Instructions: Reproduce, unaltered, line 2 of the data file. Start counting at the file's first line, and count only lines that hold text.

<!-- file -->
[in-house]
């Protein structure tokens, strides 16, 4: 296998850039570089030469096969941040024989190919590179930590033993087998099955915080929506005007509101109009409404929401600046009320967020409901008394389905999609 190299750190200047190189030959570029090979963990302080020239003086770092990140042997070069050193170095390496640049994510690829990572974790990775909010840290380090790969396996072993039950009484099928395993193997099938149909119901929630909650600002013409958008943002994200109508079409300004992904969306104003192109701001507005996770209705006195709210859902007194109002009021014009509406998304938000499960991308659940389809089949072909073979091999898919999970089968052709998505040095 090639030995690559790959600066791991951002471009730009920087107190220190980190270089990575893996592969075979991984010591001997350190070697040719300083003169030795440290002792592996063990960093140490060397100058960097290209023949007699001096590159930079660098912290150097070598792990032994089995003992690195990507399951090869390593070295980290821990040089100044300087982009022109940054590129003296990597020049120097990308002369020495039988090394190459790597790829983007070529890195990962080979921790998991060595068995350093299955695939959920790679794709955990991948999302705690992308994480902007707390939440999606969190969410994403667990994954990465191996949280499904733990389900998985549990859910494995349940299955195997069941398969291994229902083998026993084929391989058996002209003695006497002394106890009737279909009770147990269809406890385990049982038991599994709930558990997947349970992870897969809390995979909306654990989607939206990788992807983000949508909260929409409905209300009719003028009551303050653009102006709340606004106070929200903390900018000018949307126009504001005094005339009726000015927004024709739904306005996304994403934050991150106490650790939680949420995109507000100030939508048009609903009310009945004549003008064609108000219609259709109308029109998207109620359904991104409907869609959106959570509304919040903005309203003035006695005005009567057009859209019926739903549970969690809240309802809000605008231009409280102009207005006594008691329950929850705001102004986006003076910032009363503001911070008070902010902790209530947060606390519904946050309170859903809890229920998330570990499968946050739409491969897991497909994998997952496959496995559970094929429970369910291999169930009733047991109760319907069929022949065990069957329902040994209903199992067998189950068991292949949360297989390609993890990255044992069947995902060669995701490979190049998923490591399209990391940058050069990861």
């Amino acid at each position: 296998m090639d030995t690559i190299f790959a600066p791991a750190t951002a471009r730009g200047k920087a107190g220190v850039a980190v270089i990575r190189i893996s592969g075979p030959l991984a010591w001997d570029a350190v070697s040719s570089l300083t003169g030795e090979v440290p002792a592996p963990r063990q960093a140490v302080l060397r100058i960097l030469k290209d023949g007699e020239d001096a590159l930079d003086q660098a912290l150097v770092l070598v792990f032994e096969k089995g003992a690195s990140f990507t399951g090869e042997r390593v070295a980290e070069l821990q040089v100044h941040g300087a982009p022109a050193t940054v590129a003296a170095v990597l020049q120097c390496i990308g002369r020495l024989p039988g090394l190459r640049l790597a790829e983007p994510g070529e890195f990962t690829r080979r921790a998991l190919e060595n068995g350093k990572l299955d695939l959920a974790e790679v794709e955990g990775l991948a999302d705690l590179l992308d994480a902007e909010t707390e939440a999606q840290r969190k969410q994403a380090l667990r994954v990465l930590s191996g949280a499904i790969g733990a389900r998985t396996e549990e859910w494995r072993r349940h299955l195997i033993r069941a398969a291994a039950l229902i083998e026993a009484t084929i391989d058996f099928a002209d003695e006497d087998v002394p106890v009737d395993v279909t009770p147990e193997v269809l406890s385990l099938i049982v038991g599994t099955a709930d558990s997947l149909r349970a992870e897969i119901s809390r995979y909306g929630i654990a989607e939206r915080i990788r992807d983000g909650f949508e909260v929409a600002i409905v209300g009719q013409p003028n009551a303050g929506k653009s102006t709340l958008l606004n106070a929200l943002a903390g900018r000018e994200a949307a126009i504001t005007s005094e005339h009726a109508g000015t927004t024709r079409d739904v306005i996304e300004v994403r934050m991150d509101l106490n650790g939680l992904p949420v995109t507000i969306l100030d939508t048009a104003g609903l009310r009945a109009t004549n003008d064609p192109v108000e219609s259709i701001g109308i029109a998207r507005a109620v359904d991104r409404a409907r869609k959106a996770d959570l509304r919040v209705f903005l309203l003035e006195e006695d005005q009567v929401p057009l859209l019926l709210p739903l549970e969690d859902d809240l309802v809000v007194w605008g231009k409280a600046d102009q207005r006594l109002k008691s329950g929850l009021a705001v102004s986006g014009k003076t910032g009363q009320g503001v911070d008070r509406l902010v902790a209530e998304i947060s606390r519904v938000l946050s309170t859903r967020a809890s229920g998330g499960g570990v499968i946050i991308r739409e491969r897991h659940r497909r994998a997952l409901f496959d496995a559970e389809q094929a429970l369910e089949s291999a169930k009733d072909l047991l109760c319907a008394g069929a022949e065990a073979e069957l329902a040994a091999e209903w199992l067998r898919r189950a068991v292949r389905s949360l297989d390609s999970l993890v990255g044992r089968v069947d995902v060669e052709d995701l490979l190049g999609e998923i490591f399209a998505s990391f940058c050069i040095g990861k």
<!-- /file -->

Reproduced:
């Protein structure tokens, strides 16, 4: 296998850039570089030469096969941040024989190919590179930590033993087998099955915080929506005007509101109009409404929401600046009320967020409901008394389905999609 190299750190200047190189030959570029090979963990302080020239003086770092990140042997070069050193170095390496640049994510690829990572974790990775909010840290380090790969396996072993039950009484099928395993193997099938149909119901929630909650600002013409958008943002994200109508079409300004992904969306104003192109701001507005996770209705006195709210859902007194109002009021014009509406998304938000499960991308659940389809089949072909073979091999898919999970089968052709998505040095 090639030995690559790959600066791991951002471009730009920087107190220190980190270089990575893996592969075979991984010591001997350190070697040719300083003169030795440290002792592996063990960093140490060397100058960097290209023949007699001096590159930079660098912290150097070598792990032994089995003992690195990507399951090869390593070295980290821990040089100044300087982009022109940054590129003296990597020049120097990308002369020495039988090394190459790597790829983007070529890195990962080979921790998991060595068995350093299955695939959920790679794709955990991948999302705690992308994480902007707390939440999606969190969410994403667990994954990465191996949280499904733990389900998985549990859910494995349940299955195997069941398969291994229902083998026993084929391989058996002209003695006497002394106890009737279909009770147990269809406890385990049982038991599994709930558990997947349970992870897969809390995979909306654990989607939206990788992807983000949508909260929409409905209300009719003028009551303050653009102006709340606004106070929200903390900018000018949307126009504001005094005339009726000015927004024709739904306005996304994403934050991150106490650790939680949420995109507000100030939508048009609903009310009945004549003008064609108000219609259709109308029109998207109620359904991104409907869609959106959570509304919040903005309203003035006695005005009567057009859209019926739903549970969690809240309802809000605008231009409280102009207005006594008691329950929850705001102004986006003076910032009363503001911070008070902010902790209530947060606390519904946050309170859903809890229920998330570990499968946050739409491969897991497909994998997952496959496995559970094929429970369910291999169930009733047991109760319907069929022949065990069957329902040994209903199992067998189950068991292949949360297989390609993890990255044992069947995902060669995701490979190049998923490591399209990391940058050069990861």